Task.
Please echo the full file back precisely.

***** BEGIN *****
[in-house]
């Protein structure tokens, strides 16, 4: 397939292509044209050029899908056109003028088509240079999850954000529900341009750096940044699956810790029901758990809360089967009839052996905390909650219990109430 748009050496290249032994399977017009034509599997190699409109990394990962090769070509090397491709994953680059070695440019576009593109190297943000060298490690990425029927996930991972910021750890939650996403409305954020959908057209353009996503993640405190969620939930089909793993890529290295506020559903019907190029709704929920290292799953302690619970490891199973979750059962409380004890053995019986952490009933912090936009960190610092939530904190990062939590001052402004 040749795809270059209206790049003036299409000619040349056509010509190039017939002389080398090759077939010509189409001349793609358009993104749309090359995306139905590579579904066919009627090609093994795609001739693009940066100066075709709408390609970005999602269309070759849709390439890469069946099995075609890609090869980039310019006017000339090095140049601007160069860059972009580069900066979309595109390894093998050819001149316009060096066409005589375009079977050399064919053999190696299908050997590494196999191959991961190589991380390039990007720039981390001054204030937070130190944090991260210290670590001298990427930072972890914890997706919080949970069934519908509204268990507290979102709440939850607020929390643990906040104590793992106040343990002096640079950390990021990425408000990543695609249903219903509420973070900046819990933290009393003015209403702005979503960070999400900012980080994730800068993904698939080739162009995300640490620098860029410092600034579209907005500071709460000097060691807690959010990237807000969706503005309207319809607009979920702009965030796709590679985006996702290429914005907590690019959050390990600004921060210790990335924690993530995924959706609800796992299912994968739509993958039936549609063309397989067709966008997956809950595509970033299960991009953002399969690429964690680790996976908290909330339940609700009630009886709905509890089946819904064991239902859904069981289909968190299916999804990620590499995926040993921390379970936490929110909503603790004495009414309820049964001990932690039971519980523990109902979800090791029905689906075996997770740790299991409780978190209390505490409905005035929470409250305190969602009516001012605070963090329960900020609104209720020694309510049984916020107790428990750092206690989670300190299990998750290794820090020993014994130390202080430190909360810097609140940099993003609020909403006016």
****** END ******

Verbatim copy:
[in-house]
């Protein structure tokens, strides 16, 4: 397939292509044209050029899908056109003028088509240079999850954000529900341009750096940044699956810790029901758990809360089967009839052996905390909650219990109430 748009050496290249032994399977017009034509599997190699409109990394990962090769070509090397491709994953680059070695440019576009593109190297943000060298490690990425029927996930991972910021750890939650996403409305954020959908057209353009996503993640405190969620939930089909793993890529290295506020559903019907190029709704929920290292799953302690619970490891199973979750059962409380004890053995019986952490009933912090936009960190610092939530904190990062939590001052402004 040749795809270059209206790049003036299409000619040349056509010509190039017939002389080398090759077939010509189409001349793609358009993104749309090359995306139905590579579904066919009627090609093994795609001739693009940066100066075709709408390609970005999602269309070759849709390439890469069946099995075609890609090869980039310019006017000339090095140049601007160069860059972009580069900066979309595109390894093998050819001149316009060096066409005589375009079977050399064919053999190696299908050997590494196999191959991961190589991380390039990007720039981390001054204030937070130190944090991260210290670590001298990427930072972890914890997706919080949970069934519908509204268990507290979102709440939850607020929390643990906040104590793992106040343990002096640079950390990021990425408000990543695609249903219903509420973070900046819990933290009393003015209403702005979503960070999400900012980080994730800068993904698939080739162009995300640490620098860029410092600034579209907005500071709460000097060691807690959010990237807000969706503005309207319809607009979920702009965030796709590679985006996702290429914005907590690019959050390990600004921060210790990335924690993530995924959706609800796992299912994968739509993958039936549609063309397989067709966008997956809950595509970033299960991009953002399969690429964690680790996976908290909330339940609700009630009886709905509890089946819904064991239902859904069981289909968190299916999804990620590499995926040993921390379970936490929110909503603790004495009414309820049964001990932690039971519980523990109902979800090791029905689906075996997770740790299991409780978190209390505490409905005035929470409250305190969602009516001012605070963090329960900020609104209720020694309510049984916020107790428990750092206690989670300190299990998750290794820090020993014994130390202080430190909360810097609140940099993003609020909403006016």